Rousselot builds bone health science behind collagen

By staff reporter

- Last updated on GMT

Related tags Osteoporosis Bone

A hydrolysed collagen ingredient may boost bone health and help reduce the risk of osteoporosis, says a new study from France.

A study with mice with their ovaries removed - used as a model for postmenopausal osteoporosis - found that the collagen was associated with an increase in the activity osteoblasts – cells responsible for cell formation.

Furthermore, the ingredient was associated with a decrease in activity of osteoclasts – cells responsible for bone resorption, report the researchers in the journal Bone​.

“The results of the present study indicate that hydrolyzed collagen modulates bone formation and mineralization of the bone matrix by stimulating osteoblast growth and differentiation while reducing osteoclast differentiation,”​ wrote the researchers, led by Fanny Guillerminet from France’s INRA.

“These effects led to growth of the external diameter of the cortical zone. These results could be of potential interest for nutritional intervention in the prevention of bone loss,”​ they added.

The study uses Rousselot’s Peptan branded ingredient, and the company supported the study.

The results require support from additional studies particularly in humans, may see the ingredient established in the bone health market.

Osteoporosis is estimated to affect about 75m people in Europe, the USA and Japan. According to the International Osteoporosis Foundation, the total direct cost of osteoporotic fractures is €31.7bn in Europe, and 17.5bn in the US (2002 figure). The total annual cost of osteoporosis in the UK alone is over £1.7bn (€2.5bn), equivalent to £5m (€7.3m) each day.

Study details

Guillerminet and her co-workers divided animals into three groups: One group acted as the control and did not have their ovaries removed; one group had their ovaries removed and consumed a normal diet; the final group was the same as the second except the diet was supplemented with Peptan, said the researchers.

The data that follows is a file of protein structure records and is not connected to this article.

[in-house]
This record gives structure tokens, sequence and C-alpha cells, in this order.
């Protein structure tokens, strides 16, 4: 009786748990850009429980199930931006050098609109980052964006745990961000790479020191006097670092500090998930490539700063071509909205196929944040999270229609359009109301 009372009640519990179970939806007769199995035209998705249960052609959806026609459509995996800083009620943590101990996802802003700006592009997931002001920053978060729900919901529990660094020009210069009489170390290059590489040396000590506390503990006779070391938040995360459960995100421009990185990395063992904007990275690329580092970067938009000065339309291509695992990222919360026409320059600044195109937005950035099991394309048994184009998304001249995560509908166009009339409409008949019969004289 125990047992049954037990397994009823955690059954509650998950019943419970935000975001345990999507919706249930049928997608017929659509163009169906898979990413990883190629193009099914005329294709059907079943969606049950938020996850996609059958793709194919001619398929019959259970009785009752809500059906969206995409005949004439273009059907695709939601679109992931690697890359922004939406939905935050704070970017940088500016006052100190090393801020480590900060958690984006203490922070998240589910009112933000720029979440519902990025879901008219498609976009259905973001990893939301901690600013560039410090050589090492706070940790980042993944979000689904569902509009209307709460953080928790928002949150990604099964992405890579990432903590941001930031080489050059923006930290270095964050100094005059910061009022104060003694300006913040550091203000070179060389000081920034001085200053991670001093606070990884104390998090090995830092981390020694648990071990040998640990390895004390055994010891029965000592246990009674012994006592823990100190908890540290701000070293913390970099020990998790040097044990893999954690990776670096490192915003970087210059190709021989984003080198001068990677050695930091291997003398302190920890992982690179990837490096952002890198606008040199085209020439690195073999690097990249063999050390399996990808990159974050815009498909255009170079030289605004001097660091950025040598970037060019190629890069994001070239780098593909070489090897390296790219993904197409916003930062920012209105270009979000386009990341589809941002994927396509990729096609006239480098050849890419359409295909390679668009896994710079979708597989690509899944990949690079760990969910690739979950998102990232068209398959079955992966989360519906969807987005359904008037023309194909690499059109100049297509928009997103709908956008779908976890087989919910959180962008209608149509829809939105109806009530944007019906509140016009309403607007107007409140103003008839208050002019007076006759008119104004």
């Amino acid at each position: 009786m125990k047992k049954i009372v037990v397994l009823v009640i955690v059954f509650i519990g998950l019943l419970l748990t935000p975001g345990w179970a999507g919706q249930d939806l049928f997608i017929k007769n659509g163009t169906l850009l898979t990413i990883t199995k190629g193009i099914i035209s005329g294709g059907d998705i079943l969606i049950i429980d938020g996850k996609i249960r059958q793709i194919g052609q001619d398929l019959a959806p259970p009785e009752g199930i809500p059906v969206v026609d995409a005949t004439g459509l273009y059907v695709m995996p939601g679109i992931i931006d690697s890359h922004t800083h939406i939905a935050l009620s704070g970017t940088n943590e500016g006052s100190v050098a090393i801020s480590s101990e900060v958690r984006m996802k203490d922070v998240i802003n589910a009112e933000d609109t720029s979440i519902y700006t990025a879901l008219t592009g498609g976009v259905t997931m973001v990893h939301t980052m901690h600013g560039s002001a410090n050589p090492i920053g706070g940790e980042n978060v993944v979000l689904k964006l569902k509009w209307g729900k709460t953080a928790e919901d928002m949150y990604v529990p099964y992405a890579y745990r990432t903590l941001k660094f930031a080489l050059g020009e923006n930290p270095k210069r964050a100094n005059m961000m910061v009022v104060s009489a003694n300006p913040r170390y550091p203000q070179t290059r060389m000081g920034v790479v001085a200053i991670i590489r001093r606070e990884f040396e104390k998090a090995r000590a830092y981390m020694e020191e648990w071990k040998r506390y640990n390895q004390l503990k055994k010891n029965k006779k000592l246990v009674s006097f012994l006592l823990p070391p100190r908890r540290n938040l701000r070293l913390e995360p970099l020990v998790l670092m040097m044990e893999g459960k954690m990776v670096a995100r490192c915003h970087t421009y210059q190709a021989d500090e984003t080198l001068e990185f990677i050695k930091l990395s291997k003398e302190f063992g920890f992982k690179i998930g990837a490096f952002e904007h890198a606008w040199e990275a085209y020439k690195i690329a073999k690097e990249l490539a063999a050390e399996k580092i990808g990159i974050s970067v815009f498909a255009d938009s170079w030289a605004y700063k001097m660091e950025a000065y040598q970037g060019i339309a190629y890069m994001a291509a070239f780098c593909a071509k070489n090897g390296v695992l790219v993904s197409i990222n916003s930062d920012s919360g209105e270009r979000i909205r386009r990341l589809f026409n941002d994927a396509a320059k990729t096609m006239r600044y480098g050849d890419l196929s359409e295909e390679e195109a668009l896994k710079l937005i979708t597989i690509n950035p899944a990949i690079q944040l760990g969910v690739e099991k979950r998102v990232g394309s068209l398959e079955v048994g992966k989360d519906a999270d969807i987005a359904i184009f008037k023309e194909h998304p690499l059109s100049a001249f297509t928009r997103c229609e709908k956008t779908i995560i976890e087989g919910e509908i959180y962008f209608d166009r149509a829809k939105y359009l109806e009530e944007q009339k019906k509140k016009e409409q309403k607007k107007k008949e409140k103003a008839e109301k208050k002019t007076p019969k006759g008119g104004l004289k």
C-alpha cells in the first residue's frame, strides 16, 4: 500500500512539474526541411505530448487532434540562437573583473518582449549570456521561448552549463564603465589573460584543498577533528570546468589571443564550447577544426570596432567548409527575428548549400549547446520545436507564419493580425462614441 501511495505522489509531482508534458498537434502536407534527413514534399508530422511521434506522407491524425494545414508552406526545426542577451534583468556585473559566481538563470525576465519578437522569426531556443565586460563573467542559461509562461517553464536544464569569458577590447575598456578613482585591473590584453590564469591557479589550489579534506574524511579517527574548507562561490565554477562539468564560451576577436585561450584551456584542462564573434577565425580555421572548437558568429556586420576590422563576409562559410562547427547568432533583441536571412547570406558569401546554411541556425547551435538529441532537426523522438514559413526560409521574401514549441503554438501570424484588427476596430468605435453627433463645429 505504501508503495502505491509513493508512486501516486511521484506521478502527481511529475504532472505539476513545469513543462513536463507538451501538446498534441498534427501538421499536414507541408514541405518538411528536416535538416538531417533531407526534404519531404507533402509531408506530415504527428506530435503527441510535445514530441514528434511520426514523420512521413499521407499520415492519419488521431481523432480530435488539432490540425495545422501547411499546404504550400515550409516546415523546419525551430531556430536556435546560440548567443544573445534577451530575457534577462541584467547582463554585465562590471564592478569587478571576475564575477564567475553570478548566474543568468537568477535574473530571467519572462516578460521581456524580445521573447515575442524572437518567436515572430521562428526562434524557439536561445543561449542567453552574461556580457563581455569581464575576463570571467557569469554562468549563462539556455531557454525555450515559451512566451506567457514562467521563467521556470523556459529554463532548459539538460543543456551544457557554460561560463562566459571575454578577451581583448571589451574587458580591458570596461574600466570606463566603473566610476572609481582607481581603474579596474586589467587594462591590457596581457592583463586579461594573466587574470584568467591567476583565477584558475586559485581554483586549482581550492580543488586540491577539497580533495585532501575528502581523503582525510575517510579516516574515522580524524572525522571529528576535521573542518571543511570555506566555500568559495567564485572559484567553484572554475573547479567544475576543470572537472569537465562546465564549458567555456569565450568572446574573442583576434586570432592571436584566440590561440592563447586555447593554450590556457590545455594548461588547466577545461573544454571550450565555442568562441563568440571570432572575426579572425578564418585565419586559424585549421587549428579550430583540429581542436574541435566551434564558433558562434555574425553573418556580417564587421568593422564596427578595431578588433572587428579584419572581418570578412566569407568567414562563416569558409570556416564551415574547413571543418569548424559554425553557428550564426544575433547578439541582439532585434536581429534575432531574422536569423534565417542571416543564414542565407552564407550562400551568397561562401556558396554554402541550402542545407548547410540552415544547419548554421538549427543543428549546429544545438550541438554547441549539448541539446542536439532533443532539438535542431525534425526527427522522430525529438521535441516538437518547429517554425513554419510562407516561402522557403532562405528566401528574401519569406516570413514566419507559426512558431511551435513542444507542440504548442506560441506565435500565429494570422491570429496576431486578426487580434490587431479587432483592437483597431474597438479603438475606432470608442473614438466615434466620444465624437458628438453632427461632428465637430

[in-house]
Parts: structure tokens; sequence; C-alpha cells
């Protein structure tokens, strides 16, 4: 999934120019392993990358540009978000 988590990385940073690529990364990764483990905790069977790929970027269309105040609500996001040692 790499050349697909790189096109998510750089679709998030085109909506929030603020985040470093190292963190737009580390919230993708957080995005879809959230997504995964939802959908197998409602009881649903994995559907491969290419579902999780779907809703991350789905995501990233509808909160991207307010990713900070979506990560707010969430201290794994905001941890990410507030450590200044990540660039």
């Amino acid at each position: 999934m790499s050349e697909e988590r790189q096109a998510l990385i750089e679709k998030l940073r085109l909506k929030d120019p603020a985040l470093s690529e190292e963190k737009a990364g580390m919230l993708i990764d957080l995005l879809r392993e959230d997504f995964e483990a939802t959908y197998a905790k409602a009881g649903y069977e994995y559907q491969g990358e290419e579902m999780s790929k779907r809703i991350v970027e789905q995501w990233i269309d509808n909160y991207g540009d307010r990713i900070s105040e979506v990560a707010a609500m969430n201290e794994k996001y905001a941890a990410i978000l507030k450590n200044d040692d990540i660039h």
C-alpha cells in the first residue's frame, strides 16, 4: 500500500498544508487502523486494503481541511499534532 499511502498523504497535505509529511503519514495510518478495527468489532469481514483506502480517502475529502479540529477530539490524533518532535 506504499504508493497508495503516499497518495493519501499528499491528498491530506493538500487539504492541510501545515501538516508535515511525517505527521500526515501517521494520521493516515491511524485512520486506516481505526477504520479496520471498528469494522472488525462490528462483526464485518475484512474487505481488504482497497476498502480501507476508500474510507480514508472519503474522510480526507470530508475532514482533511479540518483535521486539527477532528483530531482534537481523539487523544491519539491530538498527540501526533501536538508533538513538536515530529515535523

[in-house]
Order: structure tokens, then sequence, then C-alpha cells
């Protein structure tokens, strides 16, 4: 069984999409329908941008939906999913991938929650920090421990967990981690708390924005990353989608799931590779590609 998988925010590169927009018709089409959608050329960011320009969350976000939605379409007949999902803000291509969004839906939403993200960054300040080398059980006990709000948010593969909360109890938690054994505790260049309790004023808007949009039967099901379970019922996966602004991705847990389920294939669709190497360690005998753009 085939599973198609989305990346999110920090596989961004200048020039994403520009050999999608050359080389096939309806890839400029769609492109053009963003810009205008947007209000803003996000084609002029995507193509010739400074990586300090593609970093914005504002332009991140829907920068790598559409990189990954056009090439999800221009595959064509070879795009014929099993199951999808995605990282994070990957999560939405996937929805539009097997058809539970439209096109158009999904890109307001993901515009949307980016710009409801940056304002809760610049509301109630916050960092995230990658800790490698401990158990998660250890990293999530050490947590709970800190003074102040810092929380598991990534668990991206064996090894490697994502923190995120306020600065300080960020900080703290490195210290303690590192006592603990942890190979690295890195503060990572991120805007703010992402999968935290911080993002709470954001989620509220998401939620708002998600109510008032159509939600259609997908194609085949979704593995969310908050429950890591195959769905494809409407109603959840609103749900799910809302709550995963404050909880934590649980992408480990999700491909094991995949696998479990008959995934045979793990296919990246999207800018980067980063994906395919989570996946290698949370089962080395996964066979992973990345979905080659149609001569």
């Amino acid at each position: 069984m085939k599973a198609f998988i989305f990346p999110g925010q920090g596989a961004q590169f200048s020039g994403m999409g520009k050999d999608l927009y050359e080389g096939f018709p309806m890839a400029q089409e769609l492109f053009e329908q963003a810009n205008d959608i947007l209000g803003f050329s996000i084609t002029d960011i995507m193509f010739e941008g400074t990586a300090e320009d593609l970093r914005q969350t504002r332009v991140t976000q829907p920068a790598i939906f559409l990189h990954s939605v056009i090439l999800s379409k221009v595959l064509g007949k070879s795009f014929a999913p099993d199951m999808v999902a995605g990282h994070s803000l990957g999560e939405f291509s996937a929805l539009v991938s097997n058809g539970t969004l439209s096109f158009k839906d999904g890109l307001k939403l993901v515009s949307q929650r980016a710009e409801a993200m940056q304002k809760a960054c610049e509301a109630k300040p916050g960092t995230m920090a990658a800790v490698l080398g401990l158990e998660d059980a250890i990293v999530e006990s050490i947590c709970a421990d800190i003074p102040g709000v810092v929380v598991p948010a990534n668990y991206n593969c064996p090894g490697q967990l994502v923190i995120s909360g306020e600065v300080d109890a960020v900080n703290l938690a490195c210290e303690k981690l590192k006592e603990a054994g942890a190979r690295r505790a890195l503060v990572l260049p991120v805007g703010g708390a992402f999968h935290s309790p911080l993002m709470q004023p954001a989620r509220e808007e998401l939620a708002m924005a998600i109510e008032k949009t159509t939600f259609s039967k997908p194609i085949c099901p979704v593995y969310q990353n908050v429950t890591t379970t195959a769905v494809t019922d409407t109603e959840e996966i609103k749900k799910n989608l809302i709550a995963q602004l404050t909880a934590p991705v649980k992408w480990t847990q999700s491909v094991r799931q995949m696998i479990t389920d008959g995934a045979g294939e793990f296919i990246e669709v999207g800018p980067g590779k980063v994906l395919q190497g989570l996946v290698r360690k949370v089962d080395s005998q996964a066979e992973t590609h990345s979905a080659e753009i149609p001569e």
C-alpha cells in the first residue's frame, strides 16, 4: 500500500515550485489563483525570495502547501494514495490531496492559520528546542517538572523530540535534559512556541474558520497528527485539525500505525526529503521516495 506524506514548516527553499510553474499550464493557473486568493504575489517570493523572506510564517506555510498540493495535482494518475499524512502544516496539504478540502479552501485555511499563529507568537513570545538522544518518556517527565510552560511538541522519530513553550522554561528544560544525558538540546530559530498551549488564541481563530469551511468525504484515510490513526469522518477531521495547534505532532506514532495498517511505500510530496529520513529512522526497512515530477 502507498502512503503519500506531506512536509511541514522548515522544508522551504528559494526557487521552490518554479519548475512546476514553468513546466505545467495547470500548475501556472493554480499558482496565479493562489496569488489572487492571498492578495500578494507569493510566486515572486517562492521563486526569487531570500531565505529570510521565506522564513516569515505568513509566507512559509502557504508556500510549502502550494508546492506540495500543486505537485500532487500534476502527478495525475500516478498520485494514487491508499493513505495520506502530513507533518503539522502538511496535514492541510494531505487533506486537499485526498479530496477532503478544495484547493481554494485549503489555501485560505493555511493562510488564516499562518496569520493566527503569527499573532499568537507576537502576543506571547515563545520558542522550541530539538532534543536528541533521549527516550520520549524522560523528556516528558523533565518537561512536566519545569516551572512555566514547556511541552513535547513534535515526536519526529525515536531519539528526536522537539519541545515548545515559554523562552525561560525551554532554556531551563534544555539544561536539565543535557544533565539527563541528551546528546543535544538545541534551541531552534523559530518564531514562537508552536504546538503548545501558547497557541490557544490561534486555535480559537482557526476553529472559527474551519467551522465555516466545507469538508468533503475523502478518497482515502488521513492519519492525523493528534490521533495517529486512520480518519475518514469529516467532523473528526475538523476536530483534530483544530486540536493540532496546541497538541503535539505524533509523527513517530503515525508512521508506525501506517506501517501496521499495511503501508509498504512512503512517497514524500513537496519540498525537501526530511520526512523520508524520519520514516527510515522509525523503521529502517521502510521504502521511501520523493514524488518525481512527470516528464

After 12 weeks of study, no significant difference in bone mineral density between the control and Petpan-fed group was observed. However, a reduction in BMD in the ovariectomised animals not fed the hydrolysed collagen was observed.

A reduction in levels of a peptide called carboxy terminal telopeptide (CTX), a usual marker of bone resorption, were lower in the collagen-fed group, said the researchers.

“It is concluded that dietary hydrolyzed collagen increases osteoblast activity (as measured in primary tissue culture), which acts on bone remodeling and increases the external diameter of cortical areas of the femurs,”​ concluded the researchers.

Source: Bone
Published online ahead of print, doi:
“Hydrolyzed collagen improves bone metabolism and biomechanical parameters in ovariectomized mice: An in vitro and in vivo study”
Authors: F. Guillerminet, H. Beaupied, V. Fabien-Soule, D. Tome, C-L. Benhamou, C. Roux, A. Blais

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